A Supreme Court ruling expands gun rights
The Supreme Court yesterday struck down a more than a century-old New York state gun law. The court said that the law, which limits who can carry guns outside the home, conflicts with the second amendment – and the ruling stands to significantly change the legal landscape of gun rights in the U.S.
- Plus: devastation following an earthquake in Afghanistan.
- And: a call for solidarity from Asian Americans.
- Also: why so many January 6th witnesses mention their faith
Guests: Jeffrey Rosen, president and CEO of the National Constitution Center and Jose Antonio Vargas, co-founder of Define American.
Credits: Axios Today is produced by Niala Boodhoo, Sara Kehaulani Goo, Alexandra Botti, Nuria Marquez Martinez, Lydia McMullen-Laird and Alex Sugiura. Music is composed by Evan Viola. You can reach us at [email protected]. You can text questions, comments and story ideas to Niala as a text or voice memo to 202-918-4893.
- Supreme Court strikes down New York's concealed carry gun law
- Deadly Afghanistan quake hits nation already reeling from economic, hunger crises
- Ex-Trump aides say six House Republicans sought pardons after Jan. 6
NIALA BOODHOO: Good morning! Welcome to Axios Today! It’s Friday June 24. I’m Niala Boodhoo. Here’s what we’re covering today: devastation in Afghanistan. Plus, a call for solidarity from Asian Americans. But first, today’s One Big Thing: a Supreme Court ruling expands gun rights.
NEW YORK GOVERNOR KATHY HOCHUL: Shocking, absolutely shocking.
NIALA: That was the reaction of New York governor Kathy Hochul when the Supreme Court yesterday struck down a more than century-old New York State gun law. The court said the law, which limits who can carry guns outside the home, conflicts with the second amendment. And the ruling stands to significantly expand gun rights in the US.
Jeffrey Rosen is president and CEO of the National Constitution Center, a nonprofit focused on education about the constitution, and he's here with more. Hi Jeffrey.
JEFFREY ROSEN: Hi. Good to be here.
NIALA: Jeffrey, why does the current New York law conflict with the second amendment? At least according to the six conservative members who voted to strike it down?
JEFFREY: According to the Supreme Court, the New York law is an outlier inconsistent with the history and tradition of gun regulations. Basically the court said that only six states have a system like New York, where you have to show a good reason for carrying a gun. And it embraced a view that Justice Thomas has long held, but didn't seem to have a majority until now, which is that the second amendment is not a second class, right as Justice Thomas said. And by basically insisting that you have to look to history to figure out whether a regulation is okay, the court has signaled a real willingness to, to take a hard look at gun regulations that many folks have thought were constitutionally unproblematic.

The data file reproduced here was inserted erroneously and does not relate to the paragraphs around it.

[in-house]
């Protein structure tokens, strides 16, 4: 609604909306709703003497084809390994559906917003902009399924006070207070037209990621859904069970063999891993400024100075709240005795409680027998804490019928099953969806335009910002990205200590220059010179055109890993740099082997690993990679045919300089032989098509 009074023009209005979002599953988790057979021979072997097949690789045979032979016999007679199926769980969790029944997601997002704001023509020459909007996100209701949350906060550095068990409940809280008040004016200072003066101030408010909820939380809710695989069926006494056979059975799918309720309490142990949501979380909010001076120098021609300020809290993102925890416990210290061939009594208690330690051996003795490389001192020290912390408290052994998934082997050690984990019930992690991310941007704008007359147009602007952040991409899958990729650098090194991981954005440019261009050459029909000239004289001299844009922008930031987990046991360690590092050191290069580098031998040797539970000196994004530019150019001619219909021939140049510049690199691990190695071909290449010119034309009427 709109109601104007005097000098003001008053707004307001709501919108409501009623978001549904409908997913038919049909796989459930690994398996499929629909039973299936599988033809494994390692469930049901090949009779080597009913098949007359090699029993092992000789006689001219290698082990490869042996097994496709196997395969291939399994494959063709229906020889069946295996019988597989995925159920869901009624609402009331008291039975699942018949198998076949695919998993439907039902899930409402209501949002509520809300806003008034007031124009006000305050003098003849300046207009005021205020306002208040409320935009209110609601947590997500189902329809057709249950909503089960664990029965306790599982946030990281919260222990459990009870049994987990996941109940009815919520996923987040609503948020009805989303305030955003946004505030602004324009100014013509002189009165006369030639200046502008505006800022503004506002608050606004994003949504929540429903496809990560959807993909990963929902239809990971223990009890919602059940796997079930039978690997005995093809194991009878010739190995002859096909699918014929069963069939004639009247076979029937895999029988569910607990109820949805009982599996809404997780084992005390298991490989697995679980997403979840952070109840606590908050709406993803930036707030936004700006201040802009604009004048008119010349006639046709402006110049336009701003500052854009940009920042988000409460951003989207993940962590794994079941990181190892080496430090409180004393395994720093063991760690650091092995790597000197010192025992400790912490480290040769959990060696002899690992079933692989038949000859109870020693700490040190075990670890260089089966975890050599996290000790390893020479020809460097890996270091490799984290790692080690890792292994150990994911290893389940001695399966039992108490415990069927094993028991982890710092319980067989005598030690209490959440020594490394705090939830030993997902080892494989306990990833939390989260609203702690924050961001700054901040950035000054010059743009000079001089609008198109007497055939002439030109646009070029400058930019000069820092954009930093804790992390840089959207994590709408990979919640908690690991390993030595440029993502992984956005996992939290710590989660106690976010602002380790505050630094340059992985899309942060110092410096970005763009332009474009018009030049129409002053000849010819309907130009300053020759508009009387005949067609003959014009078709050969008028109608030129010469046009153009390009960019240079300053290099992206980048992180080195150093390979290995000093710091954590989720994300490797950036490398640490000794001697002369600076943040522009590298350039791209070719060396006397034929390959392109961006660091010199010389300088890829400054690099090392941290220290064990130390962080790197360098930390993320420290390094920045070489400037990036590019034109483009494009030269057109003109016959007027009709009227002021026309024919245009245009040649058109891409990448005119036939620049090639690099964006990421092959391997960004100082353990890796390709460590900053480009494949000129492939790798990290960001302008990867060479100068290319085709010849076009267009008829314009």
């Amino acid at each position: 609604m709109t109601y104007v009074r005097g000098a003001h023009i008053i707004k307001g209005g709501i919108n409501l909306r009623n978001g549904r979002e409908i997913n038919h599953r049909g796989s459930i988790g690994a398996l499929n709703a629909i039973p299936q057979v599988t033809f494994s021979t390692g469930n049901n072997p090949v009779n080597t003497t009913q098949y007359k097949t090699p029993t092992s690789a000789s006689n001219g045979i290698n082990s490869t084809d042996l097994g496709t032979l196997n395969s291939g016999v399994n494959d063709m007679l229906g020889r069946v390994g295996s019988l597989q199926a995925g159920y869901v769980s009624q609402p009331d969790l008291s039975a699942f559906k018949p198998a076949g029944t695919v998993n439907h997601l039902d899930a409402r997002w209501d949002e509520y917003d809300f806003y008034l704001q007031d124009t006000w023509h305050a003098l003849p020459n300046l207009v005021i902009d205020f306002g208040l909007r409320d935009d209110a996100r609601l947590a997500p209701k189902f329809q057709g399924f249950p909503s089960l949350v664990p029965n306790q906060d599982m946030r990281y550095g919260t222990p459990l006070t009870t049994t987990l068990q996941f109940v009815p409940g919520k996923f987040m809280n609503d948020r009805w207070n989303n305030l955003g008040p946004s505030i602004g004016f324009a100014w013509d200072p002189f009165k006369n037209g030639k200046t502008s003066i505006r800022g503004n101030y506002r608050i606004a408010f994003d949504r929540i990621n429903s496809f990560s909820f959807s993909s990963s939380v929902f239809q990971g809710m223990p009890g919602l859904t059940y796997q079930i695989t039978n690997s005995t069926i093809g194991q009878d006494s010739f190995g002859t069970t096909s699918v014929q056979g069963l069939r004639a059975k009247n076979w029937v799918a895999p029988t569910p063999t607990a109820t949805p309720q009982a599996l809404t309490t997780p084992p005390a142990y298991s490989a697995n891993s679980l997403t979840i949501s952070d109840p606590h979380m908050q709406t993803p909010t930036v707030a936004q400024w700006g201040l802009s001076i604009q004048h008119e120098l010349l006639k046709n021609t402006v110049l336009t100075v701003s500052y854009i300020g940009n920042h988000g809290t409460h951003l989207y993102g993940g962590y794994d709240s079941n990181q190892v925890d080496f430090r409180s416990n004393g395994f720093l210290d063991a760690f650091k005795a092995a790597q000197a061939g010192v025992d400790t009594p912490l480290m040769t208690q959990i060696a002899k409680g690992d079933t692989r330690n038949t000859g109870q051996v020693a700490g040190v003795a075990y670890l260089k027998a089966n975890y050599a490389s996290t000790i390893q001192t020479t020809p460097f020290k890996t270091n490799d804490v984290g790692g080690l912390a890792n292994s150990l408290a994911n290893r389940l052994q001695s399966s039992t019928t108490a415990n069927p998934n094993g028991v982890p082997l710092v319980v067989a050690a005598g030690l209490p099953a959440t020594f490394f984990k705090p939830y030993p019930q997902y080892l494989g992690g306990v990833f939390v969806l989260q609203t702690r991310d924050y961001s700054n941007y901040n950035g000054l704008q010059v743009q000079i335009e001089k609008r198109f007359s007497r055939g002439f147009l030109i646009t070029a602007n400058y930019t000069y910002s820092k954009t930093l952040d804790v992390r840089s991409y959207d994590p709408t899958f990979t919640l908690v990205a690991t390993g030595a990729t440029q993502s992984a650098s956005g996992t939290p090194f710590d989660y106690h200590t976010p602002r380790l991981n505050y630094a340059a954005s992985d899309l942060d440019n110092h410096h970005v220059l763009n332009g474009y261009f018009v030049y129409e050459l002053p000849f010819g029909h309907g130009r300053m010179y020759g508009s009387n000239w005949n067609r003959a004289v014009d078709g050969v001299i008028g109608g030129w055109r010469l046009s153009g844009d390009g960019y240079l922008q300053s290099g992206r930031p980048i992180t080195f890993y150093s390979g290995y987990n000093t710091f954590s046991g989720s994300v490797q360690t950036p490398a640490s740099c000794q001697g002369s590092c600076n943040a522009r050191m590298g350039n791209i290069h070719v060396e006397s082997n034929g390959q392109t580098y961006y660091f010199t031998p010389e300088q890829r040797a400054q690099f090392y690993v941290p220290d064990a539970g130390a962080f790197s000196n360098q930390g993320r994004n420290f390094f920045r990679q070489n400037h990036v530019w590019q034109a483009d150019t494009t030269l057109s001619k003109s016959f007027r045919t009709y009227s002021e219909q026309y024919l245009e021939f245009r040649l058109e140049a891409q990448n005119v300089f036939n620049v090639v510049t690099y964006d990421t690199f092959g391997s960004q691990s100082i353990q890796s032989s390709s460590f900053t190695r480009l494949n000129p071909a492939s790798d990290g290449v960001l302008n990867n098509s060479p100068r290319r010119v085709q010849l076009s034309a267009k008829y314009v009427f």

NIALA: What do we hear from the dissenting judges on this?
JEFFREY: Well, this is one of Justice Breyer's most blistering dissents. And he both suggested in his final words that this would make the country more dangerous. But he also said that until now in second amendment cases, like first amendment cases, the court has balanced the urgent interest in public safety against the individual interest in self defense. Here, Justice Thomas threw all that out the window and he said, it's just up to judges to look at the historical record on their own and tried to decide whether weapons that, of course the framers couldn't have imagined cuz they didn't exist back 200 years ago are, or not consistent with tradition. So it just, it, I, I think it's not too much to say that this changes the legal landscape. It was not obvious that there was a majority on the court to adopt such a robust vision of the second amendment and now all sorts of regulations, both those that are currently on the books and ones that might be adopted in the future are open to constitutional challenge.
NIALA: Jeffrey Rosen is the president and CEO of the National Constitution Center. Thanks Jeffrey.
JEFFREY: Thank you.
NIALA: Another story we’re watching this morning: Residents of Southeast Afghanistan are taking stock of the devastation from Wednesday’s magnitude 6.1 earthquake – which estimates say has killed more than a thousand people. Many more are thought to be injured. Minimal resources along with rough weather and terrain have made rescue and recovery efforts difficult, but already thousands of people are facing the loss of loved ones, homes, and even entire villages. The Associated Press reported yesterday that some people were digging through the rubble by hand - while others were preparing mass graves. Afghanistan was already dealing with a number of other crises, including hunger – one UN-backed report said about half the country was facing acute hunger as of early May.
In a moment, a solidarity march on the national mall – led by Asian American community members.